Electric Car Charging Infrastructure in the US Is Thriving, Study Says

Increased adoption of EVs likely attributed to the strong growth in US charging infrastructure.

With more and more manufacturers investing in their own electric car programs, the infrastructure to back up the new wheels on the road needs to be continually improved. According to a new study by the University of Michigan, the key stakeholders in the expansion of Electric Vehicle (EV) charging projects are doing just that.

Nearly 16,000 public charging stations have been made available in the few short years since 2009. These stations sport an average of 2.7 chargers per unit, meaning a lot of cars can charge at the same time. In fact, with 542,000 registered EVs in the United States, this means that if all 43,000 charging connectors were used at the same time, nearly 8 percent of all electric cars could be charging at once. These numbers don’t include private charging or shared stations.

“Overall, recent advances and improvements in several of these areas have led to PEVs becoming increasingly more competitive with conventional gasoline-powered internal combustion engine (ICE) vehicles. Furthermore, future costs of the vehicles and fuel, coupled with rising public interest and increasing numbers of charging locations, are expected to make such vehicles even more capable of replacing ICE vehicles for the majority of U.S. drivers in the relatively near future.”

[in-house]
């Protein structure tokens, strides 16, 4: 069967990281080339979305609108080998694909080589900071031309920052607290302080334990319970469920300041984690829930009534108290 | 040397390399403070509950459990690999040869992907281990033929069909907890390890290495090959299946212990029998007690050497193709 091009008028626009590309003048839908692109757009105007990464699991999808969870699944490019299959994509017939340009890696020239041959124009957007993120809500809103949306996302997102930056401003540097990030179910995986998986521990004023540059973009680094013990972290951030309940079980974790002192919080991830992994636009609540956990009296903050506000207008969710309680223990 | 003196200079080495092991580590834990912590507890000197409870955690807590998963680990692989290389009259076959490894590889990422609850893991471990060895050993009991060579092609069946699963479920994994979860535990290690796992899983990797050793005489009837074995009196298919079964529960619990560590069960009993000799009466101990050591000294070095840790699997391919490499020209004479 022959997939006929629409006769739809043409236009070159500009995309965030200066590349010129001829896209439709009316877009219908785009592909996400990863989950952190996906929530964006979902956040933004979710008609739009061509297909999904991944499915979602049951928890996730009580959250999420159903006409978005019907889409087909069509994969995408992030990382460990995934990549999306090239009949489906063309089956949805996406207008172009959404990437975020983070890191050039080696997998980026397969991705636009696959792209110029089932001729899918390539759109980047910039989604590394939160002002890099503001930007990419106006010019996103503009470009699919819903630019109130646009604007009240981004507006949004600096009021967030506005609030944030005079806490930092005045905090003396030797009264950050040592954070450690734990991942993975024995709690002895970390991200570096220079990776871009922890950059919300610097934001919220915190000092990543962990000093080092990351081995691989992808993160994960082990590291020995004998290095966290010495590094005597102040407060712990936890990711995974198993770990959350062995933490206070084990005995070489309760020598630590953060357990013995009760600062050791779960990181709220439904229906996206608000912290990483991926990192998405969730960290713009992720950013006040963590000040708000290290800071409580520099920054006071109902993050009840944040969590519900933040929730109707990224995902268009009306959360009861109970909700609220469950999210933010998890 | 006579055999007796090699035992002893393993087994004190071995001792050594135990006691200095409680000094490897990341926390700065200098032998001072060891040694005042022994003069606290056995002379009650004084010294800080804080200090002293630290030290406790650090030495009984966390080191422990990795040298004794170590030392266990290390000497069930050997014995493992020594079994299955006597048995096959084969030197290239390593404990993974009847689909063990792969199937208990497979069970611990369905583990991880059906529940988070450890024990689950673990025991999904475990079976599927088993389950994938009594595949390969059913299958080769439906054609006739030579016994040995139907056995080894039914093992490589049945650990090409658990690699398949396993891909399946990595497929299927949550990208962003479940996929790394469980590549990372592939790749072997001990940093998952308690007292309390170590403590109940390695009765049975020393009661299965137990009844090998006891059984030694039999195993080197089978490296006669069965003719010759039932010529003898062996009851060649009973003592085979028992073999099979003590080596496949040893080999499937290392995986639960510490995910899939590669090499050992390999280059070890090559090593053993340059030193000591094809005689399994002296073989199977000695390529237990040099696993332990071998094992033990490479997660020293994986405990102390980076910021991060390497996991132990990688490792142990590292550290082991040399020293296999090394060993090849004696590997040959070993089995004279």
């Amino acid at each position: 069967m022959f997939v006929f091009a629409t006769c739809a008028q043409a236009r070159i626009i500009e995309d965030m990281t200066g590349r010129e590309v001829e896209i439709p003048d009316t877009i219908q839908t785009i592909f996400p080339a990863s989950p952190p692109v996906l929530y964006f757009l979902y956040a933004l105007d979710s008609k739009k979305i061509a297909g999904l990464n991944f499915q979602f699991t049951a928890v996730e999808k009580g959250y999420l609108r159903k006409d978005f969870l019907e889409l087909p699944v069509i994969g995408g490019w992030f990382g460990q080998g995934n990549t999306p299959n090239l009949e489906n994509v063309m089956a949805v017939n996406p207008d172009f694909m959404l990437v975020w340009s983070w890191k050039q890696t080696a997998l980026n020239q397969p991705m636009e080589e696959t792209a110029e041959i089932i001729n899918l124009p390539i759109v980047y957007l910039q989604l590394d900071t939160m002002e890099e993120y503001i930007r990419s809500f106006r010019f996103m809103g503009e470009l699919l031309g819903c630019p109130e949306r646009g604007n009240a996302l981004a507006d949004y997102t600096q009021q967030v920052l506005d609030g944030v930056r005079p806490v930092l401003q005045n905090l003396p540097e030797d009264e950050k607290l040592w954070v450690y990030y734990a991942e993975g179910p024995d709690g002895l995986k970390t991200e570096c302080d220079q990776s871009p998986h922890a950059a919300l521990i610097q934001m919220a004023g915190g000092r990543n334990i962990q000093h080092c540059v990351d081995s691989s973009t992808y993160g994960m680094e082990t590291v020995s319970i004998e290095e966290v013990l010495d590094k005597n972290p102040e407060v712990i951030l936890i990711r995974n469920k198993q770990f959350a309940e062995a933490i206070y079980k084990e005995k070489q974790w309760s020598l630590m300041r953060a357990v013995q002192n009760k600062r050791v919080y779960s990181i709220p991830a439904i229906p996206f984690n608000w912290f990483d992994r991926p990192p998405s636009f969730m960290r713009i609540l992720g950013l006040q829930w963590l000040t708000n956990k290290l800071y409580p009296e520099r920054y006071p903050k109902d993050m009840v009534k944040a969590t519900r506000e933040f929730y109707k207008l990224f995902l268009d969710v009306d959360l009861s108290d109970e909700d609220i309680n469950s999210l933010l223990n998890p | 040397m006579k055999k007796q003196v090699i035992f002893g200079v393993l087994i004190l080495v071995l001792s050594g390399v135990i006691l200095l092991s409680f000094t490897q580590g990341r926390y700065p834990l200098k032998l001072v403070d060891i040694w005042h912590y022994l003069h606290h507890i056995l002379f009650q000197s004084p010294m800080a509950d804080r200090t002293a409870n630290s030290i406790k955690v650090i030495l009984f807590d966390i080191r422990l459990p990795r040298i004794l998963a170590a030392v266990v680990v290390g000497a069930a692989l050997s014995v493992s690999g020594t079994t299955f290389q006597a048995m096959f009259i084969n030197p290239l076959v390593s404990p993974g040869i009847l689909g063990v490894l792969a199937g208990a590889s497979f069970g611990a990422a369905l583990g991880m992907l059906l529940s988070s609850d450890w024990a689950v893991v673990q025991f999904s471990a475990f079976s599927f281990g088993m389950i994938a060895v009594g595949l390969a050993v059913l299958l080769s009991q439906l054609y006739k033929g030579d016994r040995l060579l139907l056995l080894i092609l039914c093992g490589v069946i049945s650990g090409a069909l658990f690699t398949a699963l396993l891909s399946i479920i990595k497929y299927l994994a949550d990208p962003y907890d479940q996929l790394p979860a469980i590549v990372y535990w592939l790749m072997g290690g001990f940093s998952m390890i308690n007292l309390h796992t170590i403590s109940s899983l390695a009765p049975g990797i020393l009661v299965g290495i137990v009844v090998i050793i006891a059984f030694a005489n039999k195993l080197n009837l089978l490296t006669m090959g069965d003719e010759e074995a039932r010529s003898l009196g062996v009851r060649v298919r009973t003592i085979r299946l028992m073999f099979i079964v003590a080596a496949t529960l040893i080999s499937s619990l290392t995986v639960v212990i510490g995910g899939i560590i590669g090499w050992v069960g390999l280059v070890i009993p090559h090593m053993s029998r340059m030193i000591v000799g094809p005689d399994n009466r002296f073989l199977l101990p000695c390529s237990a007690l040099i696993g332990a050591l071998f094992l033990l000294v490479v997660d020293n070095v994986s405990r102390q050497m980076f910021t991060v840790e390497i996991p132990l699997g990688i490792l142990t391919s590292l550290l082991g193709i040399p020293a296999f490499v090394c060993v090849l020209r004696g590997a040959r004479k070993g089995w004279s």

University of Michigan

It’s not all sunshine and rainbows, however, as these numbers do show a large lack of Level 3 “fast chargers” across the nation. This might be a good thing, considering Tesla will limit its vehicle fast-charging after extended use. Luckily some manufacturers are still looking to improve upon the existing number of charging stations across the network.

Though these numbers seem impressive, there’s a need for overhaul on Level 2 overnight public charging. A great number of people may still rely on superchargers or out-of-home charging to re-fuel their vehicles. This is mostly due to the large adoption of EVs happening in largely populated, condensed cities. A side effect is that EV adopters in these cities may very well have in-garage or on-street parking rather than their own garage to charge in. After all, it’s not likely that they can sling a bulky extension cord across a sidewalk.

In addition to numbers, manufacturers are also looking to squeeze longterm costs, as the search for alternative methods to generate and store electricity continues. Tesla’s recent overhaul to its next-generation Level 3 charging station includes not only a Tesla PowerPack, but also Solar City-based solar panels on the roof to ensure that most of the energy is completely off-grid. Should more manufacturers take similar approaches, it may become feasible to expand charging in more desolate areas as well.